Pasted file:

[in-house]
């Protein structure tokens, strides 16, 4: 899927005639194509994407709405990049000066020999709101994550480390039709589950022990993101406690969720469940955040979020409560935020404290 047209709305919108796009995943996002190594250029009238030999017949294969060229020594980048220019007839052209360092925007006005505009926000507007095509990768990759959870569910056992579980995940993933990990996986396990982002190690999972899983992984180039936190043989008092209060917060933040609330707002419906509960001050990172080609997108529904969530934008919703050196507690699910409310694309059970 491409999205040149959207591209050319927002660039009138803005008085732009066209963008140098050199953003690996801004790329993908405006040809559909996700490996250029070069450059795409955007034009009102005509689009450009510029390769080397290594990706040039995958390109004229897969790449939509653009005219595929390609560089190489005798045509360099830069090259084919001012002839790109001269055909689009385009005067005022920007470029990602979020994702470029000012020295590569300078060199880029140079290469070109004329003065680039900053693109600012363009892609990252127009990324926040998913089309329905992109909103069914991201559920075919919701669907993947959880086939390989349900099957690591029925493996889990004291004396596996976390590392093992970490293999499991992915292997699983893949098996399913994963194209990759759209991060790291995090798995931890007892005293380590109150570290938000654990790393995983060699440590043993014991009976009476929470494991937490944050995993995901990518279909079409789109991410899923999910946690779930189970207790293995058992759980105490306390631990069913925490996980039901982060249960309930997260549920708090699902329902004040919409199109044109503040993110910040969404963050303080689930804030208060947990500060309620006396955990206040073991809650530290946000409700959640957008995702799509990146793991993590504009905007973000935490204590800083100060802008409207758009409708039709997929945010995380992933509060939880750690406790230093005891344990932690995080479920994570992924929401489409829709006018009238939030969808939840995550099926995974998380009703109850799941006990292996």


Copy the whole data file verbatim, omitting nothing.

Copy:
[in-house]
């Protein structure tokens, strides 16, 4: 899927005639194509994407709405990049000066020999709101994550480390039709589950022990993101406690969720469940955040979020409560935020404290 047209709305919108796009995943996002190594250029009238030999017949294969060229020594980048220019007839052209360092925007006005505009926000507007095509990768990759959870569910056992579980995940993933990990996986396990982002190690999972899983992984180039936190043989008092209060917060933040609330707002419906509960001050990172080609997108529904969530934008919703050196507690699910409310694309059970 491409999205040149959207591209050319927002660039009138803005008085732009066209963008140098050199953003690996801004790329993908405006040809559909996700490996250029070069450059795409955007034009009102005509689009450009510029390769080397290594990706040039995958390109004229897969790449939509653009005219595929390609560089190489005798045509360099830069090259084919001012002839790109001269055909689009385009005067005022920007470029990602979020994702470029000012020295590569300078060199880029140079290469070109004329003065680039900053693109600012363009892609990252127009990324926040998913089309329905992109909103069914991201559920075919919701669907993947959880086939390989349900099957690591029925493996889990004291004396596996976390590392093992970490293999499991992915292997699983893949098996399913994963194209990759759209991060790291995090798995931890007892005293380590109150570290938000654990790393995983060699440590043993014991009976009476929470494991937490944050995993995901990518279909079409789109991410899923999910946690779930189970207790293995058992759980105490306390631990069913925490996980039901982060249960309930997260549920708090699902329902004040919409199109044109503040993110910040969404963050303080689930804030208060947990500060309620006396955990206040073991809650530290946000409700959640957008995702799509990146793991993590504009905007973000935490204590800083100060802008409207758009409708039709997929945010995380992933509060939880750690406790230093005891344990932690995080479920994570992924929401489409829709006018009238939030969808939840995550099926995974998380009703109850799941006990292996």